Janet blushed brightly. "Yes, of course they can come if they feel comfortable at a gay wedding. It will be on Boxing Day, at the cabin. Robbie would like it outside, so we hope the weather will be nice. Ahhh, you understand, you can't say anything. If the media got hold of this it would be a mess, and very hard on the kids."
"Hey, we can keep a secret! We're your friends! This is just so neat! Who is doing the ceremony?" babbled Carolyn.
"Ahhh, Robbie is arranging something today," Janet stalled, not wanting to mention David's name until she knew he had agreed.
Gwen got an e-mail: This is for Brian and your eyes only, Gwen. Janet and I are getting married on Boxing Day. You two are invited. The 'copter will bring you up. R.
Gwen shook her head, typical Williams. She didn't have the nerve to tell her face to face! And where was she going to get a babysitter for three kids on Boxing Day?! They'd just have to go stay with their father and his new live in, because she was not missing seeing Robbie Williams getting her wings clipped for the world! She hadn't been sure about Janet at first but she had come to realize that the quiet principal was prefect for Robbie.
Christmas was wonderful. Elizabeth, to everyone's surprise, including her own, felt very safe and comfortable at the cabin. She liked the small coziness of the trailer too. After the rather startling noise and confusion of her sister's family, she could lie in her bunk at night, in the northern stillness and look at the clear stars out the window. She knew many of them by their name and number and their spectrograms.
She liked Janet. She was like a mother ought to be, friendly, caring, and she could cook too! She liked that. Elizabeth tended to warm some soup in a beaker over a Bunsen burner or stick a frozen dinner in the microwave. They had real Christmas cake, and sugar cookies cut and decorated with icing. There were stockings hanging on the fireplace, even one for her, and all sorts of parcels under the tree. She was glad that she had ordered each of them a gift. It was like the Christmases she had read about but never had.
And her sister was so different! Relaxed and funny and just great with the kids. Robbie was happy at last. That made Elizabeth happy. Ryan and Reb, she found, were fun. Reb liked to sit in her lap and play with her glasses. She called her Annie Beth and her sister Oby! Ryan was full of mischief and could be quite startling in what she would say and do. She was so very much like her mother, Robbie. Yet, when Elizabeth talked about physics with Robbie, she was right there and asked intelligent questions.
Elizabeth nodded in the dark of her trailer. Yes, she liked having nieces. She must find out when their birthdays were and send them a little something each year. Why that monkey, Ryan, had even taken her for a ride on her snowmobile into town to buy extra milk and butter and introduced her to the nice looking man who owned the store. Ryan had told her that he was also the town's Justice of the Peace and would be the one that married Robbie and Janet. There was a man who could turn his hand to anything.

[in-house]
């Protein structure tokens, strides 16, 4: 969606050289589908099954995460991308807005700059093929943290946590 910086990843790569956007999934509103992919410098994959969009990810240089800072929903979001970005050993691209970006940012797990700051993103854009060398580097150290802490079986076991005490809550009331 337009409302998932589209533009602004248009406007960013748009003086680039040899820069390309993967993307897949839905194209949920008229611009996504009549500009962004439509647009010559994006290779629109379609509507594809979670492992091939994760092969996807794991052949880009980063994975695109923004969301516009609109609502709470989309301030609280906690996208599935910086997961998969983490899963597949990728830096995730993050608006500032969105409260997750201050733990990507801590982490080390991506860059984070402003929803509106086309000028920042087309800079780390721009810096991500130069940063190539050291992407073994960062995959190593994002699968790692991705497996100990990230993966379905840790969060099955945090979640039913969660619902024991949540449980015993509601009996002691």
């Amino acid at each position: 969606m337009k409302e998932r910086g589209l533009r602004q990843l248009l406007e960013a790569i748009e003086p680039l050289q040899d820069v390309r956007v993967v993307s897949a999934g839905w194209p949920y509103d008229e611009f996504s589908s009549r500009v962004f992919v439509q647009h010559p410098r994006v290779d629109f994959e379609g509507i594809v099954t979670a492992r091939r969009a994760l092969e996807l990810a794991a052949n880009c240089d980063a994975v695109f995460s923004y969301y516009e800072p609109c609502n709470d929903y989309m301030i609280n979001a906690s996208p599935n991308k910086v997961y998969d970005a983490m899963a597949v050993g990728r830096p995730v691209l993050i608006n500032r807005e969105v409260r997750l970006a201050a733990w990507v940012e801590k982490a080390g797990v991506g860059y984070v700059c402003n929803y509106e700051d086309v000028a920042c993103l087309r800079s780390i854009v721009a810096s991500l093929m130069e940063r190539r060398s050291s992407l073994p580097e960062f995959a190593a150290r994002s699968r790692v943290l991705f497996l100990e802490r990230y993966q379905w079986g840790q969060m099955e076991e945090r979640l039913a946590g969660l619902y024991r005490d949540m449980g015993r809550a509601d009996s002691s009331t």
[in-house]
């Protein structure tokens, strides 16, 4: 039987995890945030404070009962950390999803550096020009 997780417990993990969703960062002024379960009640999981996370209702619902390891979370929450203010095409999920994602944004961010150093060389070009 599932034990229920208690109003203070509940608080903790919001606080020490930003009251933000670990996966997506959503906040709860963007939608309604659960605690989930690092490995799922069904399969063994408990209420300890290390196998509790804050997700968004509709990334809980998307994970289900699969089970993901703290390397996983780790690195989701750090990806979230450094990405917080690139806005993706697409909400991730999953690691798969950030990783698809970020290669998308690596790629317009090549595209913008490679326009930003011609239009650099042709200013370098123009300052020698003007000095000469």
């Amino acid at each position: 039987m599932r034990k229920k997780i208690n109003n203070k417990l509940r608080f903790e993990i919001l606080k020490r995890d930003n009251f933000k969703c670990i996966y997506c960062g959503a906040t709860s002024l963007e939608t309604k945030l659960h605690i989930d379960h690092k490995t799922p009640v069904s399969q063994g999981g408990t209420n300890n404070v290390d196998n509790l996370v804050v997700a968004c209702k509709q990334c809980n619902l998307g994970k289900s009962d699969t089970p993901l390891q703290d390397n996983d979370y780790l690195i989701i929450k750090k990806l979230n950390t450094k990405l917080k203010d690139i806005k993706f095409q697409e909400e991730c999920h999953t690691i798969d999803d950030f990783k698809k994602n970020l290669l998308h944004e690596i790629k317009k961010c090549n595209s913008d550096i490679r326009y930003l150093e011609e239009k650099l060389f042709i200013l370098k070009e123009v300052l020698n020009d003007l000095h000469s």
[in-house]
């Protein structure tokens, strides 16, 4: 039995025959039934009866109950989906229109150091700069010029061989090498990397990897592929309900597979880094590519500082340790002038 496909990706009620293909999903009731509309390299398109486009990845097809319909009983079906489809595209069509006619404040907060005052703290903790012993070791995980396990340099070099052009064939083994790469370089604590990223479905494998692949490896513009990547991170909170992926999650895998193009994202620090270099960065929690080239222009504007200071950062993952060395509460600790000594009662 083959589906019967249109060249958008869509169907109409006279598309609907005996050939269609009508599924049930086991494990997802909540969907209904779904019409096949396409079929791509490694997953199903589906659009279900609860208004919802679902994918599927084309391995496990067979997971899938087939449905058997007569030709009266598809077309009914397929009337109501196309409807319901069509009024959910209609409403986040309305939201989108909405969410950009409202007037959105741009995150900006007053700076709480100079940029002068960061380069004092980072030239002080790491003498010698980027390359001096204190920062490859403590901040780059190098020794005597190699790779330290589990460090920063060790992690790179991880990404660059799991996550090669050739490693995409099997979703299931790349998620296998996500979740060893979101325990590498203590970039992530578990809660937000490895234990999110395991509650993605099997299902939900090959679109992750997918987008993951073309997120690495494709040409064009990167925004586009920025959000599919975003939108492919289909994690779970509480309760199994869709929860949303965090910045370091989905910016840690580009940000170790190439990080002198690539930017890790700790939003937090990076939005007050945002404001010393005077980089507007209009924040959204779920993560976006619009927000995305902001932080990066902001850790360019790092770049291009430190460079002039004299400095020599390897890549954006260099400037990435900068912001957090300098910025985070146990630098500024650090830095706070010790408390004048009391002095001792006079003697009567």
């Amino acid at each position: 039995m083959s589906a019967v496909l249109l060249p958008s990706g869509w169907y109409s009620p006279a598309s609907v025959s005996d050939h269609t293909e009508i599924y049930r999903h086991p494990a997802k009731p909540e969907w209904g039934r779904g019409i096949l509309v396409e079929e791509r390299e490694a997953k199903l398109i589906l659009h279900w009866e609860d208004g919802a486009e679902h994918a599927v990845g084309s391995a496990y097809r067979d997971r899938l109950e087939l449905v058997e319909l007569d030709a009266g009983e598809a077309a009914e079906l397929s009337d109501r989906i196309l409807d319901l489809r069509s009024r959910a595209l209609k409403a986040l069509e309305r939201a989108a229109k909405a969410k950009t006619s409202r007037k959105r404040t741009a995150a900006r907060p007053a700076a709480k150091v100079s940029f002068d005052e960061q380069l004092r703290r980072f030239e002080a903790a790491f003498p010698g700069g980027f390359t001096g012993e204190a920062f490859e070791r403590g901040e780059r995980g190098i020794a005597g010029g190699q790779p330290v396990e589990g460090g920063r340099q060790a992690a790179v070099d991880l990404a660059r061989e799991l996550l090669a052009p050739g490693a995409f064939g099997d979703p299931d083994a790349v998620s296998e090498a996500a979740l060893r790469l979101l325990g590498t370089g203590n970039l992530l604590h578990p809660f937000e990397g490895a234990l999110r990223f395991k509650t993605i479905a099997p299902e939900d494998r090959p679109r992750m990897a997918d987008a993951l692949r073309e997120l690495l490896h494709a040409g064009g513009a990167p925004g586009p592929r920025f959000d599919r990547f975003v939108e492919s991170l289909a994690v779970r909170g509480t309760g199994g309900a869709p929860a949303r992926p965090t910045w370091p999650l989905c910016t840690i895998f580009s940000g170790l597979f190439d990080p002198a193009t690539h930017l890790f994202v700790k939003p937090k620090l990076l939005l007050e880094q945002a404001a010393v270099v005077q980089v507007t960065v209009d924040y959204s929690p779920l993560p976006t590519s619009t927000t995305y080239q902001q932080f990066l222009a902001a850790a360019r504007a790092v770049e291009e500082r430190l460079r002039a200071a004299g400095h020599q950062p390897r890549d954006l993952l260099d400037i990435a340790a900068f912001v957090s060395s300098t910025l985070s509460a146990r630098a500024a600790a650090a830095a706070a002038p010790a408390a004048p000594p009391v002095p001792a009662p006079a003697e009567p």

Christmas Day, Ryan was banging at her trailer door with a coffee at dawn. Elizabeth slipped over to the cabin in her wool housecoat and boots and joined the family around the tree. Janet handed out the presents and wouldn't let anyone open any until they had been all handed out. Then it was pandemonium!
Once all the gifts had been exchanged with many hugs and kisses, much to Elizabeth's surprise, they had a breakfast of homemade braided loaves and jam made from the blackberries they had picked that fall. Then they all went to church. It had been...magical.
Janet and Reb had gone for a much deserved nap and Elizabeth sat in the window by the fire watching Ryan and Robbie, down on the lake, rolling snowballs industriously. What in the world were they up to now? Large snow balls gradually formed a semicircle on the lake near the beach. Then, at ninety degrees to the arch a second row of three large snow balls was hoisted into place. Two were placed on the top of these and then one. The semi circle now had central tower.
Elizabeth pushed her glasses up the bridge of her nose and watched with interest. Two wood benches from the cedar picnic table were carried down and placed inside with an aisle between them. Why they are building a snow chapel! Elizabeth realized. How lovely! Carried by the moment, Elizabeth went and got her coat and helped her sister and niece wet and polish the snow walls until they shone
Later, when Janet joined them, she smiled with delight as she inspected the winter fairy castle under the dome of a robin blue sky. Elizabeth, in a rare moment of insight, took Reb from Janet's arms and indicated to Ryan to follow her up to the cabin. Janet stood with Robbie and watched the setting sun turn their chapel to soft pink then royal blue. "I love you, Robbie. Thank you."
"I love you," Robbie smiled, "And you are welcome." They walked hand in hand back up to the house.